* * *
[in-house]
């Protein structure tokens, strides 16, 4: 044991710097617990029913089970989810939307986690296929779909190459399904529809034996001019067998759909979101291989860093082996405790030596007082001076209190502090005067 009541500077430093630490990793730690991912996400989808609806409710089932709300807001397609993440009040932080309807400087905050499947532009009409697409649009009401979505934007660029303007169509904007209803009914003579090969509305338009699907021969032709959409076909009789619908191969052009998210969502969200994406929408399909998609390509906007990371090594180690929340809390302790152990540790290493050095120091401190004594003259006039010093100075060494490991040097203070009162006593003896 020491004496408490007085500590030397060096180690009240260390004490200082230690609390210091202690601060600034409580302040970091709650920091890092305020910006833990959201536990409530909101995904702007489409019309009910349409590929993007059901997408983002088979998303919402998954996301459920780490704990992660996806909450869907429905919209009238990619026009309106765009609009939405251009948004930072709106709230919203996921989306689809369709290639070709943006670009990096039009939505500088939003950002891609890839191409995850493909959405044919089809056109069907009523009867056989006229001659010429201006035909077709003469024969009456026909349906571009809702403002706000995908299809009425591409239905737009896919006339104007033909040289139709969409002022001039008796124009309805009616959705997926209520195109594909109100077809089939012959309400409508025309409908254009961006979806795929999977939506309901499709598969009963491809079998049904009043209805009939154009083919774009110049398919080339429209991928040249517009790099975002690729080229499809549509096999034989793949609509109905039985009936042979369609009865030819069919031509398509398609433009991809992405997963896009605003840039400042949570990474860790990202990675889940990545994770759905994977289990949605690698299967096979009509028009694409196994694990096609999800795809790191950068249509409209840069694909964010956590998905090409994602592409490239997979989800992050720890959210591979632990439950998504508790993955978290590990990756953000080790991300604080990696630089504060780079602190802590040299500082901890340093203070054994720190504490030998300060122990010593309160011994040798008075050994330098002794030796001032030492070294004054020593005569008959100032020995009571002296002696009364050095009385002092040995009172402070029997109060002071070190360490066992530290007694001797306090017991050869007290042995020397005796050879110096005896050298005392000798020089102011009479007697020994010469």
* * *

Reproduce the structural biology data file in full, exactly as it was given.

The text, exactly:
[in-house]
């Protein structure tokens, strides 16, 4: 044991710097617990029913089970989810939307986690296929779909190459399904529809034996001019067998759909979101291989860093082996405790030596007082001076209190502090005067 009541500077430093630490990793730690991912996400989808609806409710089932709300807001397609993440009040932080309807400087905050499947532009009409697409649009009401979505934007660029303007169509904007209803009914003579090969509305338009699907021969032709959409076909009789619908191969052009998210969502969200994406929408399909998609390509906007990371090594180690929340809390302790152990540790290493050095120091401190004594003259006039010093100075060494490991040097203070009162006593003896 020491004496408490007085500590030397060096180690009240260390004490200082230690609390210091202690601060600034409580302040970091709650920091890092305020910006833990959201536990409530909101995904702007489409019309009910349409590929993007059901997408983002088979998303919402998954996301459920780490704990992660996806909450869907429905919209009238990619026009309106765009609009939405251009948004930072709106709230919203996921989306689809369709290639070709943006670009990096039009939505500088939003950002891609890839191409995850493909959405044919089809056109069907009523009867056989006229001659010429201006035909077709003469024969009456026909349906571009809702403002706000995908299809009425591409239905737009896919006339104007033909040289139709969409002022001039008796124009309805009616959705997926209520195109594909109100077809089939012959309400409508025309409908254009961006979806795929999977939506309901499709598969009963491809079998049904009043209805009939154009083919774009110049398919080339429209991928040249517009790099975002690729080229499809549509096999034989793949609509109905039985009936042979369609009865030819069919031509398509398609433009991809992405997963896009605003840039400042949570990474860790990202990675889940990545994770759905994977289990949605690698299967096979009509028009694409196994694990096609999800795809790191950068249509409209840069694909964010956590998905090409994602592409490239997979989800992050720890959210591979632990439950998504508790993955978290590990990756953000080790991300604080990696630089504060780079602190802590040299500082901890340093203070054994720190504490030998300060122990010593309160011994040798008075050994330098002794030796001032030492070294004054020593005569008959100032020995009571002296002696009364050095009385002092040995009172402070029997109060002071070190360490066992530290007694001797306090017991050869007290042995020397005796050879110096005896050298005392000798020089102011009479007697020994010469």